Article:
6. Dew_Process says:

    I agree with your comments that there is no constitutional right to appeal and that facially, civilians have the “same” rights under Articles 66/69. The issue of disparate treatment – to use a civil analogy – is the “loss of chance” concept, i.e., the concept of “restoration” under Art. 75, being most notable.

    There are some significant jurisdictional and Due Process issues in Ali – a Canadian, he was hired by a contractor, so he was not a civilian employee of the USG. The prosecution alleged that he was subject to the UCMJ [why they didn’t use MEJA to prosecute him is not at all clear], but nothing in his employment contract gave him any notice of that, especially a contract entered into in Canada.

    If he was subject to the UCMJ, how/where is his chain of command, if he quits, can he be prosecuted for being AWOL? Service-discrediting conduct or not saluting an officer? How do you deal with his pay / forfeitures?

    The provision in Art. 69(b) RE: “lack of jurisdiction” should be the basis for a referral to ACCA. The “lack of jurisdiction” is the one, universally accepted basis for habeas relief in federal courts over courts-martial convictions.

    Why not give the military courts a crack at refining the law – they can ignore it of course as in Watada – but, if the military provided a forum for full litigation of the jurisdictional issue, to include review by CAAF, it could conceivably lessen the chance that a federal district court decides to intervene.

  7. Mike "No Man" Navarre says:


    As one commenter once mentioned to me in response to a poor post, MEJA can’t apply in the Ali case because the accused was a duel Canadian-Iraqi national. MEJA excludes host nation nationals. Thus, other than turning him over to the Iraqis, UCMJ was really the only option in this case. This is also probably why it is the only civilian UCMJ case we have seen, relatively serious misconduct, sui generis facts, but would otherwise escape criminal jurisdiciton.

    And I could not agree more with the bottom line in the JO’C post, barring JAG intervention, a habeas petition is a long shot considering the guilty plea (though I haven’t seen the PTA so it may leave open this possibility—and come to thin of it the G did not mention that in their brief so it may have). In any event, a military justice system habeas writ would be my first choice as counsel, which I am not. Distant second would be a federal habeas petition because likely jurisdictional home of the case is . . . DC Circuit. We know how that circuit loves habeas petitions.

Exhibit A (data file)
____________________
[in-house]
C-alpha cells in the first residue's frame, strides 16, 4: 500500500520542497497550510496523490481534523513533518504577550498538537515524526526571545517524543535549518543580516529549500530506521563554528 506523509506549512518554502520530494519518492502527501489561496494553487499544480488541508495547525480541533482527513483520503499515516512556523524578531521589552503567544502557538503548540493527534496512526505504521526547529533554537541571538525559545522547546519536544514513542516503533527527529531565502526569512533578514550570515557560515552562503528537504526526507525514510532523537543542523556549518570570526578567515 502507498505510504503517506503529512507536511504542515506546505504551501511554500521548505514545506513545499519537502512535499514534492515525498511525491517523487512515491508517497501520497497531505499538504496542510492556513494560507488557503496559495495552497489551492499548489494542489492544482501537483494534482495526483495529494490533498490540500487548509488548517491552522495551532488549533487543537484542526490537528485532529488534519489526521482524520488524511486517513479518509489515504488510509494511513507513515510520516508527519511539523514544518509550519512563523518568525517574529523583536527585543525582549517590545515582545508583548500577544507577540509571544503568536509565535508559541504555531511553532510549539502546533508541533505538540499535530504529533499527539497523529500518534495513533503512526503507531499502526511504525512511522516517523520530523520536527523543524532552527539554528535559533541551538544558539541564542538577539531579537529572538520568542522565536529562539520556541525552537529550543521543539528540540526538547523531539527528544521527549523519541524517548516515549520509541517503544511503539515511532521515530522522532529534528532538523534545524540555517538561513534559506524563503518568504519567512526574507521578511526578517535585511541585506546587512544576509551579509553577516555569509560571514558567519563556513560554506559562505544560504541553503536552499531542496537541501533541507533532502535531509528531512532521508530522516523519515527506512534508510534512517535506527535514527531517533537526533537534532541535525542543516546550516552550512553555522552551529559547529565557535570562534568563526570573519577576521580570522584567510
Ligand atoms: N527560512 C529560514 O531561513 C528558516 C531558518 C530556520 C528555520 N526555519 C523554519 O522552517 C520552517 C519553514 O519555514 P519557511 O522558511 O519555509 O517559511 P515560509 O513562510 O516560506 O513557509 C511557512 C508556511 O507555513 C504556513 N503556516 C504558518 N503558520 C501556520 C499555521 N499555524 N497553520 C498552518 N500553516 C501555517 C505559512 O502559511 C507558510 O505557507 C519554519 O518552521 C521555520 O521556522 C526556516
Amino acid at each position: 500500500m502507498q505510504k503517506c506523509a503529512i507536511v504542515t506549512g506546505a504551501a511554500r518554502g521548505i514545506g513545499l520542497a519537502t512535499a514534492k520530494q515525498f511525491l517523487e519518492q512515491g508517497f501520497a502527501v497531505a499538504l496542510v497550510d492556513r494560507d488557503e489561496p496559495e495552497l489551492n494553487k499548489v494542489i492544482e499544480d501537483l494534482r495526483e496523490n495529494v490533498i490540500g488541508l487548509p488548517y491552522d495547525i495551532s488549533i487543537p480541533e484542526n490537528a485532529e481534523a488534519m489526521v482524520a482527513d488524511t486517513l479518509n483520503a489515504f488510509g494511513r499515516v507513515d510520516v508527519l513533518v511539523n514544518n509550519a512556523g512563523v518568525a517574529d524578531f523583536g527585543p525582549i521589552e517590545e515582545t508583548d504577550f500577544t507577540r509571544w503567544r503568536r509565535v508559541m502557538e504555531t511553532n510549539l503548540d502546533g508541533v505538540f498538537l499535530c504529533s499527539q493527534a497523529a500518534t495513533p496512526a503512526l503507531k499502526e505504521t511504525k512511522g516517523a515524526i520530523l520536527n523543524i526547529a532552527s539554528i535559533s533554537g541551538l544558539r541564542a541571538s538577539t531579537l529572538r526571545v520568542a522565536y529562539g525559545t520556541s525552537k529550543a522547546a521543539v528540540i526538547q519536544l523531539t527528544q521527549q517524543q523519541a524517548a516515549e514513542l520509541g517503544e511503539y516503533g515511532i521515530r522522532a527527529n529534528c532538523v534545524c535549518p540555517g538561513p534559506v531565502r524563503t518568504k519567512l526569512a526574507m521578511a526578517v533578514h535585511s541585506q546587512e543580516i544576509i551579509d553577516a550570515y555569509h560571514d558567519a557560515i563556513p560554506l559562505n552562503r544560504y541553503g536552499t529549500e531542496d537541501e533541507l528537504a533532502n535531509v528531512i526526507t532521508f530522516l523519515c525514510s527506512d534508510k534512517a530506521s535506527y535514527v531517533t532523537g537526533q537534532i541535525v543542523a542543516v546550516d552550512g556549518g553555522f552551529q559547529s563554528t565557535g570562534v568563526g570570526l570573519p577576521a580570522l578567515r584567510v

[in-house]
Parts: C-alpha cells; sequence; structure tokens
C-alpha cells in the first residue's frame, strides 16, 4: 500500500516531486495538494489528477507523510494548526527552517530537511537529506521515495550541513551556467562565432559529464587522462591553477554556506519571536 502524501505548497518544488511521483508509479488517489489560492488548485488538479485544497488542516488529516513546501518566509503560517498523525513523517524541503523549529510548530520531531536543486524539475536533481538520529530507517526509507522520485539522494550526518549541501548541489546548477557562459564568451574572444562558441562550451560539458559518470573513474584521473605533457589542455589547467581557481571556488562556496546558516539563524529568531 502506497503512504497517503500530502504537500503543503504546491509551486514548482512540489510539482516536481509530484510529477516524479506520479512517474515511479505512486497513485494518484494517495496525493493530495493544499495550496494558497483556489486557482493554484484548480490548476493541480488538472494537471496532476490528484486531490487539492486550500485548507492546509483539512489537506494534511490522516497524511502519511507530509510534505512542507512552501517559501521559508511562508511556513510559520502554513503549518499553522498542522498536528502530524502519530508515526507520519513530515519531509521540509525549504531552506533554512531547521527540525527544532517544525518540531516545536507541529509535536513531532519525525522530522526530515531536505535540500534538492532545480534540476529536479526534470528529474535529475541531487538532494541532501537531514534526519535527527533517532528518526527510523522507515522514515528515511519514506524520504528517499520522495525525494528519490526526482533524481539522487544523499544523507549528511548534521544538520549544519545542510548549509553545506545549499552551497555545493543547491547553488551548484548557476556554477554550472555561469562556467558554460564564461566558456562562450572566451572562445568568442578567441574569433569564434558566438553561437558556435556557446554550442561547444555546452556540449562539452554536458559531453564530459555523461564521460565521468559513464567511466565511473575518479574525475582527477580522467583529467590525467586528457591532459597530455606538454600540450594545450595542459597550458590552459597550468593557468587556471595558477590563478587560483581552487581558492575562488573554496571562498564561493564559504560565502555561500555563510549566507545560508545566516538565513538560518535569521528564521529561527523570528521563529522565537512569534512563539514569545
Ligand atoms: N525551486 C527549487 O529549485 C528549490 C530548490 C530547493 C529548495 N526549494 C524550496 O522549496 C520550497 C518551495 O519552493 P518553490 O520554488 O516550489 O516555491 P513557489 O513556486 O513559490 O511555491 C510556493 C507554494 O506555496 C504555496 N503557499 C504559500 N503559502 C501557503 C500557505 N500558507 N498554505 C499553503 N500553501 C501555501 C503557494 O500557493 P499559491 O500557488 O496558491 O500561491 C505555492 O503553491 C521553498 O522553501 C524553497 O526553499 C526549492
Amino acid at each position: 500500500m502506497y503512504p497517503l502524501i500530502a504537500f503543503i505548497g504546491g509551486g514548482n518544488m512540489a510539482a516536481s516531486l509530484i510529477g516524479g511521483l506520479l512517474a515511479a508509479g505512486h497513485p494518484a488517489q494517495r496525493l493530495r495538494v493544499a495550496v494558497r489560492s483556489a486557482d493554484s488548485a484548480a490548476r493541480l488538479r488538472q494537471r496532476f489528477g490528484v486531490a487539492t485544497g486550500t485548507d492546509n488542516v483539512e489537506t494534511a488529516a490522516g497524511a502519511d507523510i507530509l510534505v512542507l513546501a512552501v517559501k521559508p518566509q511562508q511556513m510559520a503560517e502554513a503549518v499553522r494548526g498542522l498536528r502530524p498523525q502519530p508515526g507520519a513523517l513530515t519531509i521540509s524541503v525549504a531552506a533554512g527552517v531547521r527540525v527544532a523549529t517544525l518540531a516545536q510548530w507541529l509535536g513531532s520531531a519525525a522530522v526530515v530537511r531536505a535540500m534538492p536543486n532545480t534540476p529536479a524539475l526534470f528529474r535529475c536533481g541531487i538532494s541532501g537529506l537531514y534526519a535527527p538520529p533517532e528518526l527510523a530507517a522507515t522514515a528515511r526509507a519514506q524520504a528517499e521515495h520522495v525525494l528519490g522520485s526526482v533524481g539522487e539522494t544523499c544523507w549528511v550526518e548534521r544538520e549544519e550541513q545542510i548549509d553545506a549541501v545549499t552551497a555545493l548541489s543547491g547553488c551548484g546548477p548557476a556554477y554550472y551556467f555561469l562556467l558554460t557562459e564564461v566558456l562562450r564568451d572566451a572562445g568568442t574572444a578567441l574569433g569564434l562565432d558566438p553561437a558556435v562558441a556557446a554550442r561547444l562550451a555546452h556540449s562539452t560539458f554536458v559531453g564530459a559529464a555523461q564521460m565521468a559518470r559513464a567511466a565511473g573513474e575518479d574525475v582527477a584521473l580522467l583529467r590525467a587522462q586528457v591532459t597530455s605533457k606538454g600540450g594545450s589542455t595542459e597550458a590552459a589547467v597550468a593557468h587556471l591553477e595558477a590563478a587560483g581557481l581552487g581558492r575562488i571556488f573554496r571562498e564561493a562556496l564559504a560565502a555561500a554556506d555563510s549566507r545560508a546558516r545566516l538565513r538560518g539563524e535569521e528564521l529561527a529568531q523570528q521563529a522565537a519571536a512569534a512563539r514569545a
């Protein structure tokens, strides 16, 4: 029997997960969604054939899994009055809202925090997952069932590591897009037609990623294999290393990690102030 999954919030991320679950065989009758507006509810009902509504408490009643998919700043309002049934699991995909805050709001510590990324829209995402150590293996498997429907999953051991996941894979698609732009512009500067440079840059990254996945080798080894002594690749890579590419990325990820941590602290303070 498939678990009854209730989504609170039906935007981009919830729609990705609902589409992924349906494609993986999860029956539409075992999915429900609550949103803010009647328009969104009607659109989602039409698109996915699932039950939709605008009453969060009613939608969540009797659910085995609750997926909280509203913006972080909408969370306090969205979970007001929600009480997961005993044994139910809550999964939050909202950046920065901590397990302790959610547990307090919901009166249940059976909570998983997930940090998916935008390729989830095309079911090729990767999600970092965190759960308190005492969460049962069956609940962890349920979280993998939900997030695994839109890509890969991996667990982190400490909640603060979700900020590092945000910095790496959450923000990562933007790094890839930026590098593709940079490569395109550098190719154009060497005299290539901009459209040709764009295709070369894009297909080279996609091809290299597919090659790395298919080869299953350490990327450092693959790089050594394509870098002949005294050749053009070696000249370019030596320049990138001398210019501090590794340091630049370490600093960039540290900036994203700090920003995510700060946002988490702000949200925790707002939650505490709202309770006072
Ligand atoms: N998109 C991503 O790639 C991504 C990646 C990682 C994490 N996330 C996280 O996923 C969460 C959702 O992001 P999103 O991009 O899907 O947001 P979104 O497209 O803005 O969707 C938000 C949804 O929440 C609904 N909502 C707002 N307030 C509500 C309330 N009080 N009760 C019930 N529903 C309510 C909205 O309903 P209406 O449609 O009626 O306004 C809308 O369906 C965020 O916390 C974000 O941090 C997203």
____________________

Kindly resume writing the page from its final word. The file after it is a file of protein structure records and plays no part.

8. John O'Connor says:

    This is probably a completely stupid question that many on this board will know about reflexively, but what’s the theory for habeas on a guy who’s not in custody. There’s no “body” for the government to produce.

    I suppose a claims court suit is a possibility, but I can’t think they’d be very sympathetic to a claim that is basically just a straightforward appellate review in a case where Congress didn’t allow appellate review.

    Oh, and to make a minor comment on Navarre’s post. I didn’t say that there was no basis in Ali’s case for a collateral attack, or at least I didn’t mean to. I don’t know hat went on in the court-martial to express a view on that. What I mant to say was that I didn’t see a constitutional issue with Ali being denied the right to appellate review. If there’s some other basis, and a court with jurisdiction to hear it, well best of luck to him (or maybe not).

  9. Charles Gittins says:

    What makes anyone think that Congress has a clue? Congress is not much more than a collective stooge when DoD requests something. There are few in Congress who are actually able to think other than to raise money for re-election, much less actually understand military justice and the Code. With every day, I am less sanguine with the civilian leadership of this once great country.